So Where Next Logo
Close this search box.

Mountains and waterfalls, that’s Kaua’i

No two Hawaiian Islands are comparable, each vastly different in their look and feel. What Kaua'i lacks in famed Cheesecake Factories and flashy party bars, it more than makes up for with its raw natural beauty.

Mountains and waterfalls, that’s Kaua’i

No two Hawaiian Islands are comparable, each vastly different in their look and feel. What Kaua'i lacks in famed Cheesecake Factories and flashy party bars, it more than makes up for with its raw natural beauty.

There’s no equivalent in English for the word ‘komorebi’, a Japanese noun representing the moving, dappled light filtered through the leaves of the trees. It’s a rather whimsical concept, an acknowledgement of a simple yet beautiful phenomenon. With heavy eyes, I watch komorebi dancing beneath the table, the flowing, wave-like strokes of lomi lomi massage and the sound of gently rustling palm fronds lulling me into a sedative state. 

Spoiler alert: I’m not in Japan. 

Aloha, Kaua’i

Sunset along the walkway to Anara Spa at Grand Hyatt Kaua'i
Sunset along the walkway to Anara Spa at Grand Hyatt Kaua’i | Credit: Monique Ceccato for So Where Next

I’m in Kaua’i, the fourth largest of the seven inhabited Hawaiian islands. 

Where Oahu is the Los Angeles of the island chain, Kaua’i is the Big Sur: sparsely populated, slower-paced, and renowned for its rugged landscapes. It’s even earned the moniker ‘the Garden Isle’ for its patches of dense rainforest, made famous in films like Jurassic Park and Tropic Thunder. 

I’m enveloped by a more manicured display of monstera and palms as I lay in my garden hale at the Grand Hyatt Kaua’i Resort and Spa’s Anara Spa. It’s open to the breeze, but the garden provides an excellent privacy barrier between us and the remainder of the sprawling complex. It’s busy with women sunbathing and celebrating birthdays. But today, it’s just me in the hale, relishing my hour of nature-bathed self-care. 

Cruising the coastline

Mountains and waterfalls, that’s Kaua’i
Rough seas on the way to Nā Pali Coast | Credit: Monique Ceccato for So Where Next

Rejoining the real world and our group a few hours later, we head towards the port of Eleele, where we board Holo Holo Charters’ twin-hull catamaran bound for the craggy peaks of the Nā Pali coastline.

As we hit the open water, the weather looms, with thick black cloud and surfable swell threatening the illusion of the perfect sunset cruise. The pitching is enough to make the stomach flip. And, depending on your level of protection from the onboarding waves, enough to soak you through. A chance to rinse away the salt comes when Captain Cole manoeuvres the bow beneath the tumbling Waiʻnapanapa Falls. His caveat comes minutes too late, the cool, fresh ‘waterfall of fertility’ already beating down on my head and shoulders.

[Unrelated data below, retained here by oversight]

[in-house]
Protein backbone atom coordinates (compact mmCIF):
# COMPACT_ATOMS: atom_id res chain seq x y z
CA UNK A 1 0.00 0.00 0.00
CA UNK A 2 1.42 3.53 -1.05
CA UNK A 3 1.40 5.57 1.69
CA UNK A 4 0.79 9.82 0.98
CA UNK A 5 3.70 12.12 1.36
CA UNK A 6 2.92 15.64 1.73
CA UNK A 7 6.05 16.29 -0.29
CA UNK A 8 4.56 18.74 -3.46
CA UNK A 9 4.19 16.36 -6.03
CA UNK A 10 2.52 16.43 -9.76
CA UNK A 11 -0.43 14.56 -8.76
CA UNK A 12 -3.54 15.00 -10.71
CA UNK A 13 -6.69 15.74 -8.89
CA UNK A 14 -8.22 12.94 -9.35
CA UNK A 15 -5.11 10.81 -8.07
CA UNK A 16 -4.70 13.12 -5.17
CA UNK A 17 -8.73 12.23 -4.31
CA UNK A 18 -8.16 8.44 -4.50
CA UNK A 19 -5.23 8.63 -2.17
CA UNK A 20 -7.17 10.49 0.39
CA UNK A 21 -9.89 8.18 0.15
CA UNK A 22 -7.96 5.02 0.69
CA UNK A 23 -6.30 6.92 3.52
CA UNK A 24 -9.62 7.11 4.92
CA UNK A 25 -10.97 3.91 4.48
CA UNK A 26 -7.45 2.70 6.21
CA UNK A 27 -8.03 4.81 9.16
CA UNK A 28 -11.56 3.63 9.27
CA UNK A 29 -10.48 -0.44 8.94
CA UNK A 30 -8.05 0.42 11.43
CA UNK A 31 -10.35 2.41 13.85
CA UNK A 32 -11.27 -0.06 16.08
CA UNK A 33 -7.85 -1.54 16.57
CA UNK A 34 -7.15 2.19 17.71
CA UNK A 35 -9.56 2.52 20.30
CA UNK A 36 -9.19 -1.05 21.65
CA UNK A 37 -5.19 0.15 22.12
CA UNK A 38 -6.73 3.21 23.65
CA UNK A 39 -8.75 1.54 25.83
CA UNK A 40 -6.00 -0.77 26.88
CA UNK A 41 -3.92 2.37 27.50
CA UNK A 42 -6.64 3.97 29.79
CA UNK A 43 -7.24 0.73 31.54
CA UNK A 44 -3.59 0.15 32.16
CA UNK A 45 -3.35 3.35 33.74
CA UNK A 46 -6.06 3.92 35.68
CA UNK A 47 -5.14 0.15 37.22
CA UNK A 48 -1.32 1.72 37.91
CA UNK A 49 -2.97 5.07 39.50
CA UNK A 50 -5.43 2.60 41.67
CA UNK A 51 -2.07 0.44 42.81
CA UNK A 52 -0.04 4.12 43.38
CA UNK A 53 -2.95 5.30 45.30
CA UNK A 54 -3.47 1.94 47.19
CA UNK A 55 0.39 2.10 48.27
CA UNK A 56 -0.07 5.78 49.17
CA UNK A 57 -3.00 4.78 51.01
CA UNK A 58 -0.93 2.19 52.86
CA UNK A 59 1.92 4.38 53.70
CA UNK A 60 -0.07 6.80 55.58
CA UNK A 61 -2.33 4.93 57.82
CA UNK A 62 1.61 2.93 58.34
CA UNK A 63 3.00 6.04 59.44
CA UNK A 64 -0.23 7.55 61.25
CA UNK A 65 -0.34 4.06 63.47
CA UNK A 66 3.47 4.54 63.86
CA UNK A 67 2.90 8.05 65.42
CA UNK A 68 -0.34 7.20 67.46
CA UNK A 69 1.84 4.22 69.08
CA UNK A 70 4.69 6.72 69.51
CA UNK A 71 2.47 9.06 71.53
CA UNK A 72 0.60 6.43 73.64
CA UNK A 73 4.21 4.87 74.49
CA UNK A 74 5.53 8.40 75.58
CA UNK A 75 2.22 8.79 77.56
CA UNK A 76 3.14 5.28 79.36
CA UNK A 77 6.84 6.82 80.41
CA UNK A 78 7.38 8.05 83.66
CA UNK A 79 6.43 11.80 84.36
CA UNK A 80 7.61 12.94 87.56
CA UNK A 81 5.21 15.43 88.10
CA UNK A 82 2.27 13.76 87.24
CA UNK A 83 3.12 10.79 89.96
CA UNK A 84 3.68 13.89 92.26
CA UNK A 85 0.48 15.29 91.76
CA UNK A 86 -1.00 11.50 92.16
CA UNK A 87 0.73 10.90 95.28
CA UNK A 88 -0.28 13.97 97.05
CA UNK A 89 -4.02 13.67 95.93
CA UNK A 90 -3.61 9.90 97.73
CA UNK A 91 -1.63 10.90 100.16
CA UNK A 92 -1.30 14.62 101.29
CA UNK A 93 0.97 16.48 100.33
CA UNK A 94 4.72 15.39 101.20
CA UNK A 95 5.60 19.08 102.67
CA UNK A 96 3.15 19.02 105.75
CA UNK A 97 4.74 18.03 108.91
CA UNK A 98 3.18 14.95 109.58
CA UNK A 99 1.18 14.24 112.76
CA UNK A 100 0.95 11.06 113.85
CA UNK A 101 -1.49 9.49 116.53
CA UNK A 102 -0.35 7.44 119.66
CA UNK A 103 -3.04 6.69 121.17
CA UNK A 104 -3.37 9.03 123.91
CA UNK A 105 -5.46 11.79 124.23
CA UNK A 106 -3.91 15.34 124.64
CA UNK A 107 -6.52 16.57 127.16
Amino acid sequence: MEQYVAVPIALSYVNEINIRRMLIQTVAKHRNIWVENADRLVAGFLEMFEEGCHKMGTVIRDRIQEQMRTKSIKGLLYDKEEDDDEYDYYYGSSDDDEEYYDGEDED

As if on queue, the ocean calms and the clouds break, the sun making quick work of my saturated hair and clothes. We catch the first glimpses of the Nā Pali cliffs just minutes later, the deck a flurry of activity as the mad scramble for cameras and phones begins. 

Mountains and waterfalls, that’s Kaua’i
Nā Pali coastline from Blue Hawaiin Helicopter | Credit: Monique Ceccato for So Where Next

It’s, perhaps, Hawaii’s most recognisable section of coastline. Norwegian mountains are soft and rounded; Mauritian steeply tapered and jagged. Here, on Kaua’i, the mountains have their own identity, emerald and sharply ridged, a near vertical 900m of vegetation-covered rock that oozes into the ocean below.

From the air, we’re privy to parts of the Nā Pali Coast State Wilderness Park you wouldn’t otherwise see, as only around 20 per cent of the island is accessible by vehicle. Showcasing that other 80 per cent is the distinct pleasure of our Kaua’i-born and raised Blue Hawaiian Helicopters pilot, Barrett Daligdig. We’re the least distinguished of his guests — he’s flown Johnny Depp and Ben Stiller around — but we’re up there with the most grateful. 

My stomach lurches as we pitch into the Waialeale Crater, the mountainside dropping away into a seemingly endless valley more than 1500 meters deep. Countless waterfalls surround the helicopter, a collection of long, spindly streams cascading down the cliffside. There’s never a day they’re not flowing, with some 350 days of rainfall recorded annually in this part of the island, earning it the Guinness World Record for ‘the most rainy days per annum’.